Dealing with a colleague that you know is repeatedly lying to you can be extremely challenging, and often hard to work with. In the third edition of Crucial Conversations, we suggest that there are three kinds of Crucial Conversations, and it’s important to hold the right conversation to address this issue. We refer to these three types of conversations with the acronym CPR—Content, Pattern, Relationship.
The first type of conversation is Content. The content is the immediate pain or problem. When you believe that someone has lied, that’s the content. You should share your facts, share the conclusion, and seek remediation.
The second time it happens, you should move to the “P” in CPR. You must now address the Pattern. The issue is not just about the most recent lie they’ve told, it’s that this has now happened twice. It is becoming a pattern. This calls for a deeper discussion about what is going on and why. The solution you come up with must be a reasonable fix to the pattern, and not just the latest fib.
For example, if the person acknowledges that they have lied to you on two occasions because they were scared to give you bad news publicly, you might agree to let them give you updates in one-on-one meetings, rather than in larger group discussions—provided this doesn’t compromise team integrity.
Assuming a conversation has already been had to address the content and pattern of lying, the focus would shift to the “R” level—this is the Relationship conversation. This is the conversation you need to have when the issue is no longer about a couple of lies, but about some deeply damaged trust. Your view of the other person has now reached a point where it will impact every interaction you have with them.
This conversation is about resetting expectations in the relationship. Frequently, violated trust leads to termination of the relationship. For example, you might announce that you will leave their team, fire them, divorce them, or separate yourself in other ways.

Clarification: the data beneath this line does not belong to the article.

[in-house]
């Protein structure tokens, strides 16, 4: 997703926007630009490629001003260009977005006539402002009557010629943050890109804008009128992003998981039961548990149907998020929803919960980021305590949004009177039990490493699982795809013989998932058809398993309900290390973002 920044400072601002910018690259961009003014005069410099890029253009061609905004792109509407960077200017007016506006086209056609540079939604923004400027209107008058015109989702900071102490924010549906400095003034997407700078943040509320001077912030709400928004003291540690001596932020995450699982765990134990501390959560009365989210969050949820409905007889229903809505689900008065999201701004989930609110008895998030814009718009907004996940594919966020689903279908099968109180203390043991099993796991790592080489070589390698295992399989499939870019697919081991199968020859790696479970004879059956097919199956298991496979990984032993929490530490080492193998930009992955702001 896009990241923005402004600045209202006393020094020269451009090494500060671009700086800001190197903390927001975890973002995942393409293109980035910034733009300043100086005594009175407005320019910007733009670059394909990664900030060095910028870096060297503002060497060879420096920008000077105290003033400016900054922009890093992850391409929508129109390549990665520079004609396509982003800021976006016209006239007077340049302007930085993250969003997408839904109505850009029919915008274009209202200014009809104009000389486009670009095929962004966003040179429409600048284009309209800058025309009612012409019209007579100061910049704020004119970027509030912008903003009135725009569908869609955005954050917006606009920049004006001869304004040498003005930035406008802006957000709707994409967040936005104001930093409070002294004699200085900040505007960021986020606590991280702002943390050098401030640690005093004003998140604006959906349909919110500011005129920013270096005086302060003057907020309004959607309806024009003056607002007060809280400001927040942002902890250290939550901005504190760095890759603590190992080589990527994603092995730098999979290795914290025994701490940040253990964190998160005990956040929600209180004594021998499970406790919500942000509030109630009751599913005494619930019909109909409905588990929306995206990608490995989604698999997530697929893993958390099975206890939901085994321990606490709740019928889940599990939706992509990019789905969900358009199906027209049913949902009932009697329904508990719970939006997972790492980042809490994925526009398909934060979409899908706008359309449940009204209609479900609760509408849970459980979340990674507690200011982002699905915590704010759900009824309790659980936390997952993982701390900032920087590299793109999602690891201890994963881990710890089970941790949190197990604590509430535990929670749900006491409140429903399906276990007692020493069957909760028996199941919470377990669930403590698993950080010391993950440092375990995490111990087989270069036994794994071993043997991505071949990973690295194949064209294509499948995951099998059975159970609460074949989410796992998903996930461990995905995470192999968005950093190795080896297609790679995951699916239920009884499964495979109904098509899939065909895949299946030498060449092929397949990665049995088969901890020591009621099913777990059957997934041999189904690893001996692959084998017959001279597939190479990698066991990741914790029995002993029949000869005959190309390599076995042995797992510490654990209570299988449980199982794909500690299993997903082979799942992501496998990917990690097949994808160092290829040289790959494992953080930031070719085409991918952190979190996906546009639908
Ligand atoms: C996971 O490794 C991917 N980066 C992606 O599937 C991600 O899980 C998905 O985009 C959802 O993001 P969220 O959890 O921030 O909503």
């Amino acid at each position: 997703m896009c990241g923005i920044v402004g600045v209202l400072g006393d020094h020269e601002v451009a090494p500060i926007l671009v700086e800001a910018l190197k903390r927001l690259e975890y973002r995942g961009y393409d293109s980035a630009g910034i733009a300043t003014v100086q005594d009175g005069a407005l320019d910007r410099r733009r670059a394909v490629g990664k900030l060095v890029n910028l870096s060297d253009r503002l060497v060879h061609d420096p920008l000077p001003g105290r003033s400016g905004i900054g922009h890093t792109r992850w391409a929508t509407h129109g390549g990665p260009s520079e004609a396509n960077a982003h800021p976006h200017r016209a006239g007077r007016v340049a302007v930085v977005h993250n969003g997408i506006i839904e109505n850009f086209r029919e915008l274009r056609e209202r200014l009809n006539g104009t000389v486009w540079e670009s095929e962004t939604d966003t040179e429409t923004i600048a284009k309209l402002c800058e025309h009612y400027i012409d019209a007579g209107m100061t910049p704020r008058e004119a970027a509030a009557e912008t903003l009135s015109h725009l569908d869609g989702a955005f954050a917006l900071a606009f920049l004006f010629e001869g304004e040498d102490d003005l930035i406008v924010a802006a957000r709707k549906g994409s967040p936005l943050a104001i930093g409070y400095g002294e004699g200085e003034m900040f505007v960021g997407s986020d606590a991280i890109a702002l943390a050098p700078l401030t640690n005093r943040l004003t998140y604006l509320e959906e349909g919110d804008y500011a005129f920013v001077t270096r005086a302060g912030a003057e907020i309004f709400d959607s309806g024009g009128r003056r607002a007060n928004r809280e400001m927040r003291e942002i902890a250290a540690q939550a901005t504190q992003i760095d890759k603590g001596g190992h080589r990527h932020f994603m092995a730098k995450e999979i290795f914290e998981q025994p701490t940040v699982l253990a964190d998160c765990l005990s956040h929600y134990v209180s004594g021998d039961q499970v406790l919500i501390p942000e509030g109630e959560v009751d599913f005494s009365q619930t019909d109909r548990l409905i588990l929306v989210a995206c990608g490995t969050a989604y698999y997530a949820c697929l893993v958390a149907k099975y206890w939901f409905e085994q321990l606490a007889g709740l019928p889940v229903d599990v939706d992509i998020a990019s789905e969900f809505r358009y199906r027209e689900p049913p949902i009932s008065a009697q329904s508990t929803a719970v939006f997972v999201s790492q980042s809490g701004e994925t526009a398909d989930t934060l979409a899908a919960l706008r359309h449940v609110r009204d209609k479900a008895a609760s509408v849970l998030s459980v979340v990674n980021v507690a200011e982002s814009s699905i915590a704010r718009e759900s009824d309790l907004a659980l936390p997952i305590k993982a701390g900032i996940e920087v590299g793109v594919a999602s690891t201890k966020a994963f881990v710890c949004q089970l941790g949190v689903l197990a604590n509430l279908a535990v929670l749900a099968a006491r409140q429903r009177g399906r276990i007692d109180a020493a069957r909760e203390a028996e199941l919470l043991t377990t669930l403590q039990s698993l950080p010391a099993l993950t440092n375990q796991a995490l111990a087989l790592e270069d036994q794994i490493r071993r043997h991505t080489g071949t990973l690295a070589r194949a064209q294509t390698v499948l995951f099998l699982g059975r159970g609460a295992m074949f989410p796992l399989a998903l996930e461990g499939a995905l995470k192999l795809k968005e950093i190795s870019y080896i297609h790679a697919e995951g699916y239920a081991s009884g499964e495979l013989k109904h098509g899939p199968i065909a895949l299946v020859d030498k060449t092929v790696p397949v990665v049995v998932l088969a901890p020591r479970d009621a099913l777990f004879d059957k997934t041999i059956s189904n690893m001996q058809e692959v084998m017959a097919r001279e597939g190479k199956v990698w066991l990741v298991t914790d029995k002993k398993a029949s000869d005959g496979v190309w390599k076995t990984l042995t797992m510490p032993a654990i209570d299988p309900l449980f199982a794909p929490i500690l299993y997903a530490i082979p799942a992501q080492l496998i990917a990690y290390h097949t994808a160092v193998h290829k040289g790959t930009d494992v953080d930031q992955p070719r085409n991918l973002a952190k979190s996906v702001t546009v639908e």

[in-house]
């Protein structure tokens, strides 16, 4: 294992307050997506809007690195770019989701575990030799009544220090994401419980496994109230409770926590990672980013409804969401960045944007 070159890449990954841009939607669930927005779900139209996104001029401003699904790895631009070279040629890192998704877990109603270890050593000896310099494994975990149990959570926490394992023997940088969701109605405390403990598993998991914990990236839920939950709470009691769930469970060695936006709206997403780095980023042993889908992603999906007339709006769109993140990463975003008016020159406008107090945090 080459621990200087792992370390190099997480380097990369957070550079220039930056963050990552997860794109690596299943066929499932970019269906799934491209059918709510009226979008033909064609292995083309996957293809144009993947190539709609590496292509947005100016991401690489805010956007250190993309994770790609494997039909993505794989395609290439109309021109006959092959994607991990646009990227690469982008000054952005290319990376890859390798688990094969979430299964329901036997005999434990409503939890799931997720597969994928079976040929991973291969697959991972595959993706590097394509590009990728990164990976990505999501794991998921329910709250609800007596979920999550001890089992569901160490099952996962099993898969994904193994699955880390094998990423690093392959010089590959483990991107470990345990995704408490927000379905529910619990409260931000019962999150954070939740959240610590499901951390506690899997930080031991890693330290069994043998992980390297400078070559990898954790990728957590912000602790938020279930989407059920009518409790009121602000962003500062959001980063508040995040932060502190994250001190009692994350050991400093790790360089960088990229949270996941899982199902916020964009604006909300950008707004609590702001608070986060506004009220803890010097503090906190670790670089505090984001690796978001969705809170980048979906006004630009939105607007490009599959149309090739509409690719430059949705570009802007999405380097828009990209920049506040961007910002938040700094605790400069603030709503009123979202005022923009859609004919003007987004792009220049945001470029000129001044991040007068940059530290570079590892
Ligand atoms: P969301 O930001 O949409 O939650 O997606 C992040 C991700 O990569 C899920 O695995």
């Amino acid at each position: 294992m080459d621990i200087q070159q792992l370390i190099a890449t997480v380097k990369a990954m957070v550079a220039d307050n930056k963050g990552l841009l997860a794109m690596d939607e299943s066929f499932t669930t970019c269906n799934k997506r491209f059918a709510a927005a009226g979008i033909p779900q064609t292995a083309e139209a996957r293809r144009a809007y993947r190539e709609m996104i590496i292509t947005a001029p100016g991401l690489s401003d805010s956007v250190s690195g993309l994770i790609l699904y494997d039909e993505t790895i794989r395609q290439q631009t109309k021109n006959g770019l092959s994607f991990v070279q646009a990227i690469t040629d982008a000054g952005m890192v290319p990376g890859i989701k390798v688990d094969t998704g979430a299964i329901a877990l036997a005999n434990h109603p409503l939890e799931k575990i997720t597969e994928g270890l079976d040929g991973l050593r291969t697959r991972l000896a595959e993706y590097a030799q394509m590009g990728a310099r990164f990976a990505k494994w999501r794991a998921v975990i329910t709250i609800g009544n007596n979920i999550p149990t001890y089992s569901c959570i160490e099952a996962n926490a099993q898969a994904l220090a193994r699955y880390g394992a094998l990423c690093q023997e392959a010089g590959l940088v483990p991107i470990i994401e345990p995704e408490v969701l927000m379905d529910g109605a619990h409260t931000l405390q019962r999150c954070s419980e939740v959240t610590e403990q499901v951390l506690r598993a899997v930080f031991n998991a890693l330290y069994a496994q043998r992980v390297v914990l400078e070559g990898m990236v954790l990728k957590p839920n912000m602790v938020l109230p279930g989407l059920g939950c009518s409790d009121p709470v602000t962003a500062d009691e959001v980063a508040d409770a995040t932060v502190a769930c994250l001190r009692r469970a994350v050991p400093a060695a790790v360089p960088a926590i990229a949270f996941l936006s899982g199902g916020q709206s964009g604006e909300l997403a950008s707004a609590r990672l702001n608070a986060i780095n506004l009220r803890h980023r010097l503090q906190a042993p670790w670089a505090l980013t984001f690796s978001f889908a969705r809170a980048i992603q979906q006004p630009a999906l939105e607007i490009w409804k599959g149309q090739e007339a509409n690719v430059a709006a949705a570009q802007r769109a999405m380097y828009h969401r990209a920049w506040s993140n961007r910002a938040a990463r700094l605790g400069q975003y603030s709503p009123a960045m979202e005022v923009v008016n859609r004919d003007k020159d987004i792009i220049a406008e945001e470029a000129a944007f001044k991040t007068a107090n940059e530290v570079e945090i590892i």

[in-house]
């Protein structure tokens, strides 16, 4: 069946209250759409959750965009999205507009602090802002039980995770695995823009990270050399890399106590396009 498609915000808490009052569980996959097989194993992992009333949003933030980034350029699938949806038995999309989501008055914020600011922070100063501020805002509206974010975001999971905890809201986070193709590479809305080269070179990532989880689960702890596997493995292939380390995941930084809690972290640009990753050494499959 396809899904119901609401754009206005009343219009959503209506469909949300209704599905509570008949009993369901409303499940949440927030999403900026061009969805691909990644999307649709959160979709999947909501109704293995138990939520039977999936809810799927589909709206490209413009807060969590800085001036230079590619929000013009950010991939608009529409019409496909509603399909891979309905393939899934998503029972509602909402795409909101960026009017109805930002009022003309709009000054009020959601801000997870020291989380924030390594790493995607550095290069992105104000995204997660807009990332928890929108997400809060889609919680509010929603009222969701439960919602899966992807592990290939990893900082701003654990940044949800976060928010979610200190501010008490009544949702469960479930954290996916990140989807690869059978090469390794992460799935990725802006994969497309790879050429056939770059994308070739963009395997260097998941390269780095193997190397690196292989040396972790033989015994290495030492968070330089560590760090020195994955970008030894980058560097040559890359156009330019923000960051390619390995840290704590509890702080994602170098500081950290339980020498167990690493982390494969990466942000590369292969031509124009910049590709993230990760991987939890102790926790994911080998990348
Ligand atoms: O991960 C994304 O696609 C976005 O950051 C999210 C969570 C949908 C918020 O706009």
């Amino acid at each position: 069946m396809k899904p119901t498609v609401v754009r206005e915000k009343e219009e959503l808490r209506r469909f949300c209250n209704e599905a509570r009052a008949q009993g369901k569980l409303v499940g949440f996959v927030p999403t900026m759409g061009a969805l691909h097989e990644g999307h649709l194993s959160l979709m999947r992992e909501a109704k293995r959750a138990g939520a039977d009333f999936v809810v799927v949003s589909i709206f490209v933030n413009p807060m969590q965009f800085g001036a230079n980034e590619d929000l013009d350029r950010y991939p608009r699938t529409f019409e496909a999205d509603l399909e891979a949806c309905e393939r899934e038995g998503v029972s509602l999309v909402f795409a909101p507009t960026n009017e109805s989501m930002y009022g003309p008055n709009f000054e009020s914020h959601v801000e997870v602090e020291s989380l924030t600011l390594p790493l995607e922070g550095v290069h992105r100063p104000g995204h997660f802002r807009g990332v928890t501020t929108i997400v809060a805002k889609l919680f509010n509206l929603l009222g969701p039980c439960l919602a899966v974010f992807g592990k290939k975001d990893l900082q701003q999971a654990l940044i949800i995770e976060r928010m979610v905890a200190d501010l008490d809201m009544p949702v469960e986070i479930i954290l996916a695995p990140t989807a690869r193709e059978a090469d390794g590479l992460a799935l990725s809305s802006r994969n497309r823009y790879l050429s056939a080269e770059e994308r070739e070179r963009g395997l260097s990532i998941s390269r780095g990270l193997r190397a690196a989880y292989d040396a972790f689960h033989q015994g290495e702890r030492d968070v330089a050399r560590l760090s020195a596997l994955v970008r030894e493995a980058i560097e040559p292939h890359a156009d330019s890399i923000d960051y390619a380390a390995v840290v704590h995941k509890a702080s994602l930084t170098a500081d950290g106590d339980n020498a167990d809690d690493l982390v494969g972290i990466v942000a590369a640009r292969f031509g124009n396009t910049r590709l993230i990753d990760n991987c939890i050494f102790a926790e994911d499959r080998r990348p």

If you continue to allow this to occur, this can lead to feelings of blame, resentment, and disgust, which are in turn, indications that you are refusing to accept your responsibility for being part of this relationship. When the new lies happen, remind yourself of your choice and of the advantages you prioritised that caused you to remain in your situation.
It’s also critical to set clear boundaries with the other person. This shouldn’t be hard if you’ve already had the content and pattern conversations. If they already know that you are convinced that they have been dishonest with you, the next step is to honestly tell them the measures you will be taking to cope with their dishonesty. For example, “Until I have greater confidence that you will be honest with me, I want you to know that I will be cross-checking your numbers/results/performance/output and confirming your statements with colleagues.”
Be sure you aren’t doing this with a motive to punish or belittle. Reassure them that this is not the reality you want. Your motive is to simply be transparent so they can understand the natural consequences of their past choices and potentially feel motivated to make other choices in the future. For example, “I don’t want it to be this way. My preference is to take everything you say on face value. If you’re willing to work on restoring my trust, I will do my part to be open to a fresh start as well.”
It is our universal lot in life to learn to work with imperfect people—people just like you and me. I hope this helps you do so in a way that demonstrates your own integrity, and that invites others to grow with you.